According to Pew Research Center, nearly half of U.S. adults aged 40–59 years have a parent aged 65 years or older and support either a younger child or a grown one. Squeezed from above and below, these Boomers and Gen X Americans are known as the sandwich generation.
To explore this further, we commissioned a new study via the Filene Research Institute that published this week. It's called “Relieve the Squeeze: The Sandwich Generation.” Results suggest this generation may be at its financial tipping point. Here's why:
- More than 70 percent of respondents said money was tight while only 28 percent reported they were living comfortably.
- The majority of respondents were either just meeting their basic needs or meeting them with just a bit leftover, while 8 percent said they couldn’t even fully cover basic expenses.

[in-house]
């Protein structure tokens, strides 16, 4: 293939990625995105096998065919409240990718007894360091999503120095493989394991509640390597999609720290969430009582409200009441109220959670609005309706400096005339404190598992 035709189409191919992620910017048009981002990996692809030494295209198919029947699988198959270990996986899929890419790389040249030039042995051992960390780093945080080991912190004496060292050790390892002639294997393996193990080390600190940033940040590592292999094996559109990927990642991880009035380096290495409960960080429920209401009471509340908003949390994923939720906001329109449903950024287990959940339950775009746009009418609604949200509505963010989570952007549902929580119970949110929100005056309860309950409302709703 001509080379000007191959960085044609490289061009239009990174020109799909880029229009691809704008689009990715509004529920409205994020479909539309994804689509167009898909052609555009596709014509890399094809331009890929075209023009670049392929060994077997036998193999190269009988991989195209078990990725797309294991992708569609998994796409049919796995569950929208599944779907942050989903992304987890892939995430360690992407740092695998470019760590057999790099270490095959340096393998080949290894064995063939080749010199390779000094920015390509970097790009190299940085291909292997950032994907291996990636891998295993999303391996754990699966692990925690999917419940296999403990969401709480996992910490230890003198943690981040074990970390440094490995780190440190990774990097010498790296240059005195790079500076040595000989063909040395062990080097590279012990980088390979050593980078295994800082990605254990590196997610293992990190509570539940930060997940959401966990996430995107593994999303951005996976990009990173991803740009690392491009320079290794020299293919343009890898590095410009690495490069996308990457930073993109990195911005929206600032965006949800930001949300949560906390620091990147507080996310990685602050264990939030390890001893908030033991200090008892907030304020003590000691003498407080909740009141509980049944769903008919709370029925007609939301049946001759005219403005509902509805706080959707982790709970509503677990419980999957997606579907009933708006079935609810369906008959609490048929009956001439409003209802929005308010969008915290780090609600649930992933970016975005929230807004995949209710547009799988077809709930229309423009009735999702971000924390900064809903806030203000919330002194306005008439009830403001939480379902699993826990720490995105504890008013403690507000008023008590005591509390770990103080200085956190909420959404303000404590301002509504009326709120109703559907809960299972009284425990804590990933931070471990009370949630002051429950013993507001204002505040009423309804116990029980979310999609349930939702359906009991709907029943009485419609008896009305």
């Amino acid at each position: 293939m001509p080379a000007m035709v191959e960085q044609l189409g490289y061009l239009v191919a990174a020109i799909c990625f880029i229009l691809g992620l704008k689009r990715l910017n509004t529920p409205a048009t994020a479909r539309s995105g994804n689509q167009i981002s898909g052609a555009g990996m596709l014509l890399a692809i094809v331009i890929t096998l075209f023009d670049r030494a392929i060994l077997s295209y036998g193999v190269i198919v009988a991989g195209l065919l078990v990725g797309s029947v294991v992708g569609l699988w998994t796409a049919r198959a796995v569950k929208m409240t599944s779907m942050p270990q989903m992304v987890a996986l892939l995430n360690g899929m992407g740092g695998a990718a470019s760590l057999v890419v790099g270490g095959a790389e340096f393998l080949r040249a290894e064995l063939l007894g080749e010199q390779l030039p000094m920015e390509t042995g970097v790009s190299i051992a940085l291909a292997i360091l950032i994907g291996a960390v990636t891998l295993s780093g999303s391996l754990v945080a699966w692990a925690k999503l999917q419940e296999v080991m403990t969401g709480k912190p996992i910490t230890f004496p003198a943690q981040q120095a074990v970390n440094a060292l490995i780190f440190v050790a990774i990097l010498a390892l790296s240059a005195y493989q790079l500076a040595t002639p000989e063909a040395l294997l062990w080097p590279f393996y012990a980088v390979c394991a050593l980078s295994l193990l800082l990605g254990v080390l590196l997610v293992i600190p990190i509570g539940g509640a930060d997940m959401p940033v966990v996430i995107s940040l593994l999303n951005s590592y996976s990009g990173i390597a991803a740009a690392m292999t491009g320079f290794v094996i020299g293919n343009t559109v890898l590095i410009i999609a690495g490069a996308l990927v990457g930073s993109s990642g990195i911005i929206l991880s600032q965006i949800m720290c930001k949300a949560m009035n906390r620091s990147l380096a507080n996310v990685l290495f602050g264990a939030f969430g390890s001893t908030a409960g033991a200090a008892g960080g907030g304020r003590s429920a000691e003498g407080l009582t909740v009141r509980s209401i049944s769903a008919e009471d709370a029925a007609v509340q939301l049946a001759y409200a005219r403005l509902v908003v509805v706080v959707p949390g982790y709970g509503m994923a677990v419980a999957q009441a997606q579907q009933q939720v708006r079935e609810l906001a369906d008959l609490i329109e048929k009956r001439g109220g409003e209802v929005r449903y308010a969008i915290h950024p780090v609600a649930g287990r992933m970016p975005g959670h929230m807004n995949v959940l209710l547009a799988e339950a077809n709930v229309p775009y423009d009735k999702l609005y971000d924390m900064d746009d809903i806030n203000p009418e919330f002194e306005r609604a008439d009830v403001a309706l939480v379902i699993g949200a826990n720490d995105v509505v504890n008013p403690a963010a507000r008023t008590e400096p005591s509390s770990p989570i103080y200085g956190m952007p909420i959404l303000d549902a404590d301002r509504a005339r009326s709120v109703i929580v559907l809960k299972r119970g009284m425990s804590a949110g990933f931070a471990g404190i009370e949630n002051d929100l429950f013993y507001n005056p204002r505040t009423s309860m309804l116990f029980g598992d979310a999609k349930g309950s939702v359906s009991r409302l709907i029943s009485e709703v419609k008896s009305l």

- Half of respondents said providing financial assistance to their parents and grown children made it difficult to pay their own household expenses.
The research provides insights to help credit unions understand this population and offers suggestions for the types of financial products and services to best support the sandwich generation.
Credit unions have an opportunity to alleviate some of the stress burdening their sandwich generation members. This includes introducing targeted products and services that can lessen the strain such as:
- Flexible savings accounts
- Specialized access to parents’ and adult children’s banking accounts
- Facilitated communication between generations
- Multigenerational financial planning
- Solutions that address the rising costs of healthcare
To read member stories and learn more about the needs of the sandwich generation, download the full report.